DR Rob Gandy  I  UK

The number of people surviving to the age of 100 in the UK reached 14,570 in 2015, according to Office for National Statistics, quadrupling over the last two decades. In the previous decade alone, the number of centenarians rose by 65%1.

So if you have listened to media commentators over the years you will be forgiven for believing that life expectancy is a one way ticket with successive generations reaching older and older ages. Obviously, good news? Well, politicians and actuaries use these figures to justify pushing back the age of retirement, on the basis that if you are going to have more years in retirement then you need to have put more money into your retirement pot. But as the old adage goes it’s about adding life to years rather than years to life – the quality of life in old age is what is crucial.

..pushing back the age of retirement

Image by Jeff Sheldon via Unsplash 

However, life expectancy is a statistical calculation based on current rates of death for each yearly age group. And life expectancy has been increasing in part because the people who are old now have been dying at lower rates than their predecessors. But what happens if that were to change?

Recent research in the USA suggests that things are changing and that the Generation Boomers might not have the same life expectancy as their parents2. Anne Case and Angus Deaton – No not the Angus Deayton who was in Have I Got News For You! – point to rising morbidity and mortality in midlife among white non-Hispanic Americans in the 21st century. They highlight that one of the highest spikes is deaths among white non-Hispanics aged 50-54 years is from poisonings. Additional increases are from chronic liver disease, suicide, cirrhosis of the liver, along with poisonings. The overall epidemic surrounding these clusters is addiction as the cited death spikes relate to opioid abuse, alcohol abuse, and heroine abuse.

Generation Boomers have lived through significant family changes brought on from two-parent working households, increased divorce rates, increased career mobility, increased technological advancement, and arguably a need for increased psychological and counselling support. Many will have dabbled with drugs when they were young, and some will still use drugs; the most common of which is alcohol. Drinking is recognised as an issue for the over 50s3 – we all know that a “glass of wine” is a lot bigger now than it was in the 1960s!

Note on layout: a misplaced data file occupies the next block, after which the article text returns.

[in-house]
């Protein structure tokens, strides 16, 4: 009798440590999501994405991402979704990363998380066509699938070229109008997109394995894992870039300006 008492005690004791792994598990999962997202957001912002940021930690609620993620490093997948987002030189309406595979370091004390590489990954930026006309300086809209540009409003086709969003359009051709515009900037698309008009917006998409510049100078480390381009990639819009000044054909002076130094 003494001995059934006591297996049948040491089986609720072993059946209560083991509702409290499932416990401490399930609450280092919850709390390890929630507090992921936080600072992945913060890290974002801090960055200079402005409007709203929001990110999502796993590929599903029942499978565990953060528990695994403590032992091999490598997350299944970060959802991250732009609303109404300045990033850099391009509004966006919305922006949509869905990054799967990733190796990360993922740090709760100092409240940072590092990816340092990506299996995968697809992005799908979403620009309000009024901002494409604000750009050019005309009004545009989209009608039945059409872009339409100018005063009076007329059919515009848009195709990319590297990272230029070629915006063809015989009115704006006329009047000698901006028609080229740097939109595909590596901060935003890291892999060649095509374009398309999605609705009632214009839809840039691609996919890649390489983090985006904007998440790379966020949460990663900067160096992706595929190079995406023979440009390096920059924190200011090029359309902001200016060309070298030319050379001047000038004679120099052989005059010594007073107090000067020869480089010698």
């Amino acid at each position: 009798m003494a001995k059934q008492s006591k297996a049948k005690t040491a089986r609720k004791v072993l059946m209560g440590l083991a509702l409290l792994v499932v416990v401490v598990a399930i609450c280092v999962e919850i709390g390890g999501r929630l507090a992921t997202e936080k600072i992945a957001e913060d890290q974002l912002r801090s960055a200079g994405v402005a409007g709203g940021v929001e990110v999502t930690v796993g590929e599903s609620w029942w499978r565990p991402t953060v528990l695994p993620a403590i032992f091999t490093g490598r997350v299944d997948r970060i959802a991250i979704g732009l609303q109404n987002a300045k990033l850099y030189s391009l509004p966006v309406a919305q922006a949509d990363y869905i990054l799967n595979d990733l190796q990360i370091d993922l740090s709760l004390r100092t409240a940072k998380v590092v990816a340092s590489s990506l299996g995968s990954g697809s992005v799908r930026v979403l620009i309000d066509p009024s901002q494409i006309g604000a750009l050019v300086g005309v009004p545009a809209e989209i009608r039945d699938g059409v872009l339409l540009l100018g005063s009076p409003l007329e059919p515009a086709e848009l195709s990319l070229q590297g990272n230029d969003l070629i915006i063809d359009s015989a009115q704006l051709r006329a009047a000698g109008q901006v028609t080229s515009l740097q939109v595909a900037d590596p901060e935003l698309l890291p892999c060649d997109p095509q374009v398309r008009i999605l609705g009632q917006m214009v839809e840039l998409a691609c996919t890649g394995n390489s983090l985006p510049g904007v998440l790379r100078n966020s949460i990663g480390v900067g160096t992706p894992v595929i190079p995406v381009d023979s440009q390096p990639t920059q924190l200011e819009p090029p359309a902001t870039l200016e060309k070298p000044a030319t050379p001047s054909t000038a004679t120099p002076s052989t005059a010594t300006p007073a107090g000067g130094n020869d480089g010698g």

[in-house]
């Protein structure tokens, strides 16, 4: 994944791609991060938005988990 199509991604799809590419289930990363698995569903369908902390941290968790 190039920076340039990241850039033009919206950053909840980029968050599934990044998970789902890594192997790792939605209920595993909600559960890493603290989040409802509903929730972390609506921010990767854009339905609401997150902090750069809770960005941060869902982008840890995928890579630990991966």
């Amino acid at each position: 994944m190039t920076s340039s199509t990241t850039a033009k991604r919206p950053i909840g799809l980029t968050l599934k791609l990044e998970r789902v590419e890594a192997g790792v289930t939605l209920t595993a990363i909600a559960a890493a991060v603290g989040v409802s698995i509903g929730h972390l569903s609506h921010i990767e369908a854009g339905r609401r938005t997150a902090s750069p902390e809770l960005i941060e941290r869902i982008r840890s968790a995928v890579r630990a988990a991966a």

How might these factors impact on long-term well-being? Well they are almost certainly likely to reduce life expectancy. It is just that we cannot quantify it. The message is simple – Look after yourself and do things in moderation. There is a range of symptoms associated with addiction, with one or more indicating a problem. These include the following:

  • Temporary blackouts or memory loss.
  • Inability to stop drinking after drinking one to two servings, or escalating drug use after intoxication.
  • Recurring difficulty with relationships, frequent relocating and/or job-changes, feelings of restlessness, irritability, depression, or mood swings.
  • Using alcohol or substance to relax, to cheer up, to sleep, to deal with problems, or to feel “normal.”
  • Headache, anxiety, insomnia, nausea, or bodily shakes from withdrawals.
  • Repeated efforts to stop, manage or control addiction without long-term success.
  • Flushed skin and broken capillaries on the face; a husky voice; trembling hands; bloody or black/tarry stools or vomiting blood; chronic diarrhea.
  • Drinking alone, in the mornings, or in secret and obsessing on how much alcohol or pain pills or drugs you have for next use.
  • Measureable consequences from drinking or using such as health problems, broken relationships, lost jobs, financial difficulty, crossing personal moral boundaries, and self-hate.
  • Changes in appearance, lying, stealing, cheating, and fixating on next fix.

If you think you have a problem then seek professional help and advice as soon as you can. Do not assume that current trends will continue and that increasing life expectancy is a one-way ticket. If you want to live to be a hundred years old then you have to look after yourself.